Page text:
What is Chronic Prostatitis and Chronic Pelvic Pain Syndrome

Date:2018-11-30 click:0
Chronic prostatitis/chronic pelvic pain syndrome (CP/CPPS) should be distinguished from other forms of prostatitis such as chronic bacterial prostatitis and acute bacterial prostatitis since it is characterized by pelvic or perineal pain without evidence of urinary tract infection. Men with CP/CPPS can experience chronic discomfort or pain in the groin, genitals, perineum (the area between the anus and the genitals), or bladder. They may have pain with urination and ejaculation as well. Many feel anxious about the situation. But symptoms don’t happen to every man with CP/CPPS. 

CP/CPPS accounts for 90–95% of prostatitis diagnoses. It is found in men of any age, with the peak incidence in men aged 35–45 years. CP/CPPS may be inflammatory or non-inflammatory, based on levels of pus cells in expressed prostatic secretions, but these subcategories are of limited use clinically. In inflammatory cases, urine, semen, and fluid secreted by the prostate contain infection-fighting cells. But these fluids don’t contain bacteria. When CP/CPPS is non-inflammatory, no infection-fighting cells and no bacteria are found in the fluid.

Although the peripheral nervous system is responsible for starting the condition, the central nervous system is responsible for continuing the pain even without continuing input from the peripheral nerves. The symptoms of CP/CPPS appear to result from an interplay between psychological factors and dysfunction in the immune, neurological, and endocrine systems.

It appears that cold is one of the factors that can lead to CP/CPPS. Cold also causes aggravation of symptoms and can initiate a relapse. It is also suggests that food allergies and intolerances may have a role in exacerbating CP/CPPS. 

CP/CPPS can be hard to diagnose because its symptoms are similar to other medical conditions. Men usually undergo a digital rectal exam, during which their doctor inserts a lubricated, gloved finger into the rectum. By doing this, the doctor can feel any abnormalities in the prostate gland. Doctors may also analyze urine and prostatic fluid. In some cases, blood tests, ultrasounds, MRIs, or biopsies are ordered to rule out other conditions.

CP/CPPS can also be difficult to treat and, unfortunately, it cannot always be cured. It can also take some time to find what best relieves a man’s symptoms. Some strategies for treating CP/CPPS symptoms include the following:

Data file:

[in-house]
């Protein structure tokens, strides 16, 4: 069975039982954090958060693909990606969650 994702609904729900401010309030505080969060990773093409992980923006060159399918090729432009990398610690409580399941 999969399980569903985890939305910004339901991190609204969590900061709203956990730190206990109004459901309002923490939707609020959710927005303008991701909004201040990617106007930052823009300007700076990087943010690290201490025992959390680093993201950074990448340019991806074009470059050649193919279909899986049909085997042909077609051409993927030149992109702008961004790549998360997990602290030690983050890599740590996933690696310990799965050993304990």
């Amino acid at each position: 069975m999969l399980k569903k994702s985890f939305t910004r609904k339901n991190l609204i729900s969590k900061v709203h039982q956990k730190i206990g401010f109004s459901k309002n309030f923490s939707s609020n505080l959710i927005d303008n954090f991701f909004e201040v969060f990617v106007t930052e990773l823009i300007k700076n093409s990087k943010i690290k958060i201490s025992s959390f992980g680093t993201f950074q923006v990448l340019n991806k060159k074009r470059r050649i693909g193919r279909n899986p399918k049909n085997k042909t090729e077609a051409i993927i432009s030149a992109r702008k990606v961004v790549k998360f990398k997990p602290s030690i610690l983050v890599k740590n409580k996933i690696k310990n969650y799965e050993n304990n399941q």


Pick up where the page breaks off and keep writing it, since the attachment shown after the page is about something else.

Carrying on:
1. Heat. Some men find relief by taking a hot bath or by applying a heating pad or hot water bottle to the affected area.
2. Changes in diet. Trigger and inflammatory foods like refined carbohydrates, gluten, sugar and artificial sweeteners, spicy foods, acidic foods, alcohol and too much caffeine can aggravate symptoms for some men.
3. Lifestyle changes. Activities that make symptoms worse, like bicycle riding, may need to be avoided. Aerobic exercise can help those sufferers who are not also suffering from chronic fatigue syndrome or whose symptoms are not exacerbated by exercise. Acupuncture has reportedly benefited some patients.
4. Pillows. Experimenting with different pillows or cushions may help a man who is uncomfortable while seated.
5. Release of overtensed muscles in the pelvic or anal area. Digital intrarectal massage, physical therapy to the area, and progressive relaxation therapy may help reduce causative stress.
6. Counseling. Psychological issues among men with CP/CPPS are common. Men with the condition have considerably higher levels of anxiety than those without it. Some experts believe that psychological problems are part of the cause of CP/CPPS. Such problems could also develop as a result. In either case, talking to a counselor may help men cope with this aspect of CP/CPPS.
7. Medications. Anti-inflammatory, pain medications, and muscle relaxants may be recommended. Alpha-blockers, which help relax muscles around the prostate,  is questionable in men with CPPS, and they are moderately beneficial when the duration of therapy was at least 3 months. Some doctors prescribe antibiotics for CP/CPPS, but this treatment option is controversial. Some have found benefits in symptoms while others have questioned the utility of a trial of antibiotics. 

At present, herbal medicine named Diuretic and Anti-inflammatory Pill can cure nonbacterial prostatitis with great therapeutic effect.Diuretic and Anti-inflammatory Pill is made from natural herbs. The main ingredients in this pill include Plantago seed, Dianthus superbus, talcum, Houttuynia cordata, Polygonum aviculare, herba laminariae, pangolin, saffron, semen persicae, honeysuckle, lignum aquilariae, etc. The ingredients in this medicine are without any chemical addition. It's safe and natural. Besides that, Diuretic and Anti-inflammatory Pill brings no adverse side effects like damages on liver and kidney, and it is not related to any drug resistance and tolerance.

This herbal medicine can work deep in the prostate and have powerful anti-bacterial properties which can decrease dampness heat and eradicate breeding environment of various kinds of pathogens like e.coli, gonococcus, staphylococcus, chlamydia, ureaplasma urealyticum, mycoplasma hominis etc. It can also promote blood and Qi circulation, clear out the blockages and dissolve stasis, dredge the meridians and improve the immune system which interacts intimately with the endocrine and the nervous systems, tissue repair and regeneration etc.The urinary symptoms also can be cured gradually as it contains herbs that can induce diuresis to relieve stranguria. With the comprehensive effects, Diuretic and Anti-inflammatory Pill has made a great success for helping patients get rid of chronic prostatitis in clinic.